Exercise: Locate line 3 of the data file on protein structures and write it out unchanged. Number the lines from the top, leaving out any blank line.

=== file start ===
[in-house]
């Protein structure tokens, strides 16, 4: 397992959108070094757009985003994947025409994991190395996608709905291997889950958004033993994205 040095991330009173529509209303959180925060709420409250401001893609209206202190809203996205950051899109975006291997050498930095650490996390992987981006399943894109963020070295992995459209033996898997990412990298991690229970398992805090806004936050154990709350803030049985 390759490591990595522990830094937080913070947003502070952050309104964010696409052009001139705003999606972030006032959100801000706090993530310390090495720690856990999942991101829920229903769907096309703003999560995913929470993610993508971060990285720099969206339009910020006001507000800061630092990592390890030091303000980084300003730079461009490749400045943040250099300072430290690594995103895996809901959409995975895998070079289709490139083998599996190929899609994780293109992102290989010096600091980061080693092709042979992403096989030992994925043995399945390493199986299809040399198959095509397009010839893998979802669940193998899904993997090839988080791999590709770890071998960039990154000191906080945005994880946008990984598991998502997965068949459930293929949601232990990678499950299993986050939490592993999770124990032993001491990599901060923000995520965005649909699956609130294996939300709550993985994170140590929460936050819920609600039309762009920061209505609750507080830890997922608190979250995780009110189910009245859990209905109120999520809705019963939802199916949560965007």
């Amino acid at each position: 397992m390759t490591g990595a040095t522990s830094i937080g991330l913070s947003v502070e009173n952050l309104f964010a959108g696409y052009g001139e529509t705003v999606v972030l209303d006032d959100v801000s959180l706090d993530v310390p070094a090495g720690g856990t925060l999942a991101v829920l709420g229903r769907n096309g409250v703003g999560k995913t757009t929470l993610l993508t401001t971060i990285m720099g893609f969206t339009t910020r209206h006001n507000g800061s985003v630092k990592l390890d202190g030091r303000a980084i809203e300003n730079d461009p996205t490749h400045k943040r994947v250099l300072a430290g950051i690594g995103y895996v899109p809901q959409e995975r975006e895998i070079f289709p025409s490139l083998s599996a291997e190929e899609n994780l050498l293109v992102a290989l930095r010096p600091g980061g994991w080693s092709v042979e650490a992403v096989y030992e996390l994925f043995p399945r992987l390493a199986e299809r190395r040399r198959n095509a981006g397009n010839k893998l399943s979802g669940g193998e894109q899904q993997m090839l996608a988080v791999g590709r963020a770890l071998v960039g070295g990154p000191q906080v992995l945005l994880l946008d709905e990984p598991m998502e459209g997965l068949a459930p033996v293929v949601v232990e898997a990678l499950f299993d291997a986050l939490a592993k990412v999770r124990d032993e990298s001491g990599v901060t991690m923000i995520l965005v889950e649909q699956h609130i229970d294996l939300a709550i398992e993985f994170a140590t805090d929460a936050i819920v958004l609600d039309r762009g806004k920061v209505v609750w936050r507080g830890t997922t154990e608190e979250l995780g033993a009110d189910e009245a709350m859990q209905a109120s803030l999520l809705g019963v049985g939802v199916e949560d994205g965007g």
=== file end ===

């Amino acid at each position: 397992m390759t490591g990595a040095t522990s830094i937080g991330l913070s947003v502070e009173n952050l309104f964010a959108g696409y052009g001139e529509t705003v999606v972030l209303d006032d959100v801000s959180l706090d993530v310390p070094a090495g720690g856990t925060l999942a991101v829920l709420g229903r769907n096309g409250v703003g999560k995913t757009t929470l993610l993508t401001t971060i990285m720099g893609f969206t339009t910020r209206h006001n507000g800061s985003v630092k990592l390890d202190g030091r303000a980084i809203e300003n730079d461009p996205t490749h400045k943040r994947v250099l300072a430290g950051i690594g995103y895996v899109p809901q959409e995975r975006e895998i070079f289709p025409s490139l083998s599996a291997e190929e899609n994780l050498l293109v992102a290989l930095r010096p600091g980061g994991w080693s092709v042979e650490a992403v096989y030992e996390l994925f043995p399945r992987l390493a199986e299809r190395r040399r198959n095509a981006g397009n010839k893998l399943s979802g669940g193998e894109q899904q993997m090839l996608a988080v791999g590709r963020a770890l071998v960039g070295g990154p000191q906080v992995l945005l994880l946008d709905e990984p598991m998502e459209g997965l068949a459930p033996v293929v949601v232990e898997a990678l499950f299993d291997a986050l939490a592993k990412v999770r124990d032993e990298s001491g990599v901060t991690m923000i995520l965005v889950e649909q699956h609130i229970d294996l939300a709550i398992e993985f994170a140590t805090d929460a936050i819920v958004l609600d039309r762009g806004k920061v209505v609750w936050r507080g830890t997922t154990e608190e979250l995780g033993a009110d189910e009245a709350m859990q209905a109120s803030l999520l809705g019963v049985g939802v199916e949560d994205g965007g």